We know electronic logging devices are complicated and with over 200 options on the market, deciding what to purchase can be daunting.
As part of our ELD deep-dive series, we're covering the most important questions to ask before making your ELD purchase.
We also put together a handy guide of additional questions to consider before you buy, based on the FMCSA requirements checklist.
This is arguably the most important question to ask ELD providers. ELD's are a system of three physical parts; a data collection box, diagnostic plug-in and a display
All ELDs have a data collection box and plug-in, but display types vary depending on the system.
Currently, an ELD system has either a standalone device to display your data, or you can use an application on your smartphone to manage and display your data.
When you decide to buy an ELD these are your only two options in terms of variety. Each option has positives and negatives. Using your own device means the ELD might initially be cheaper to operate, but could be unreliable or require a phone with a newer operating system (think an iphone 8 instead of an iphone 5.)
A standalone display device could have fewer glitches than an app you use on your phone, but it will be more expensive and harder to update as Hours of Service rules change. Which brings us to...
Especially with this new ELD mandate, groups are petitioning for Hours of Service and ELD laws to be changed daily. Just recently there was a new petition to change the split-sleeper allowances.
If you're using a standalone device, your provider may cover device upgrades or software updates. If you're using your smartphone, providers will notify you with required software updates within the app.
With either option, make sure the provider you're considering has a feasible plan to incorporate regulatory changes.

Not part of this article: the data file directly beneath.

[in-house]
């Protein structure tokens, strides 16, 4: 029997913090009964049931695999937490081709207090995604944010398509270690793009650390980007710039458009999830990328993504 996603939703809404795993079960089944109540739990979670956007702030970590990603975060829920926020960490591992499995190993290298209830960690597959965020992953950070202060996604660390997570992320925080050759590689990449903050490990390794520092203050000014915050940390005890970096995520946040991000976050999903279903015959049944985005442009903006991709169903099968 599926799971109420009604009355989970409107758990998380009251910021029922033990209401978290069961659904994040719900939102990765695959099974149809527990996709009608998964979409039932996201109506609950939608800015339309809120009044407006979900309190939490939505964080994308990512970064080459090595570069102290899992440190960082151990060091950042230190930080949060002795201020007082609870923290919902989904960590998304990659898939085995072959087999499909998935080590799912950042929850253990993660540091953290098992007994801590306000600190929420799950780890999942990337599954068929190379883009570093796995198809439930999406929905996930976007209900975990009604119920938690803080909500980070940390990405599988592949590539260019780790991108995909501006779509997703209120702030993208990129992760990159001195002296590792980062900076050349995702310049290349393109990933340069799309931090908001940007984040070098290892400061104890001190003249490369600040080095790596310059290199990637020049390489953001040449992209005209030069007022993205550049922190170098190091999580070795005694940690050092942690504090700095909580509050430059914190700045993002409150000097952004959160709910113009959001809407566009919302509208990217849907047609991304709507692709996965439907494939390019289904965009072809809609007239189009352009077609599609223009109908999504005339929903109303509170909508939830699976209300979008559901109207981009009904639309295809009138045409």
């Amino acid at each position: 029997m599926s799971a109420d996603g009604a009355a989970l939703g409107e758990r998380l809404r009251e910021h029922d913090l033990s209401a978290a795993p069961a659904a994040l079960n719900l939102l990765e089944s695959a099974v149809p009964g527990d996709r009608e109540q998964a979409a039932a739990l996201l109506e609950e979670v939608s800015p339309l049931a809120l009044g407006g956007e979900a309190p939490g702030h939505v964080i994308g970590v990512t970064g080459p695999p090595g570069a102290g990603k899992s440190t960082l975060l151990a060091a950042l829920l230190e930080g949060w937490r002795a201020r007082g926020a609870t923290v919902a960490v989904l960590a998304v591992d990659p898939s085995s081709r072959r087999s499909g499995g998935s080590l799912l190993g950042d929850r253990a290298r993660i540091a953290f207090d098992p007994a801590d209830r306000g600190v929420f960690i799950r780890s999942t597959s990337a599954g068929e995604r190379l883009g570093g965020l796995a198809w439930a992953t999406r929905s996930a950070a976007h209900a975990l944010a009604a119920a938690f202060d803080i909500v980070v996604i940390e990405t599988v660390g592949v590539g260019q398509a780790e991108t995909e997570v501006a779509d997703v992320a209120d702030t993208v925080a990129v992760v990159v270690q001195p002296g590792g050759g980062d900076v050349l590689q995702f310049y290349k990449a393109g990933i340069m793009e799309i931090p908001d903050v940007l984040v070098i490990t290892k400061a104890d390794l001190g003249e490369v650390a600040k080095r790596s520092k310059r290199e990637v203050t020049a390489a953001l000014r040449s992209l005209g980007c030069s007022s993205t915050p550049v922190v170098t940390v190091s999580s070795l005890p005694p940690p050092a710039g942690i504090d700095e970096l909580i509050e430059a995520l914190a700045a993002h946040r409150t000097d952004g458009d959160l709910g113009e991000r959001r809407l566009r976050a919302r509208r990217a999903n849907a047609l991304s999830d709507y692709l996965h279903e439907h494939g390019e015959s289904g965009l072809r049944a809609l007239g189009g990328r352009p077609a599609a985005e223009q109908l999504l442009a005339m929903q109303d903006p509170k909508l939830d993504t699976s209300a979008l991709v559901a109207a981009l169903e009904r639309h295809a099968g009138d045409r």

Price is obviously one of the most important aspects of choosing an ELD. But knowing 'how much is this going to cost me?' is not enough. Some ELDs are a one-time-only payment, but as regulations change, companies that sold one-time-payment devices might not cover the cost of a newer regulatory-compliant device. Some ELD's might sell you on a low monthly payment, but will require you to pay the first two years up front. This means when newer, better ELDs come on the market you will simply have to cut your losses.
Super Dispatch thinks monthly or quarterly payments are the most economical option for smaller companies.
Yet another cost of ELDs are hotspot use. Yes, the ELD is wired to your truck, but all ELDs require some form of wireless internet access to operate. One provision of the ELD mandate is data transfer and whether your device performs a bluetooth or web services data transfer, you need internet access to log all of your RODS somewhere other than your local device. Find out about this hidden cost early.
As mentioned earlier, Bluetooth and Web services are the two supported transfer methods for Record of Duty Status (RODS) to a safety officer during inspections. The web services option is generally more reliable to connect with a larger range of devices, but Bluetooth will be cheaper overall and will be able to transfers files in areas without internet or data connection.
This question is in the Top 5 because it is the most important functionality in a roadside safety inspection. DoT officers are allowed to request the last seven days of RODS at roadside inspection, and if you fail to provide the required documentation, you will get seven violation points on your record.
Seven is the highest number of points a driver can accrue for a single ELD violation. This is the most serious ELD violation that exists - yes, even more points than not having an ELD at all.
We think these are the Top 5 things you should be asking your ELD salesperson when buying an ELD. But we have 15 more questions in a printable PDF you can download now..
Have you been in the market for ELDs? What has been your experience buying ELDs? Let us know!
Do you have more questions? Let us know in the comments!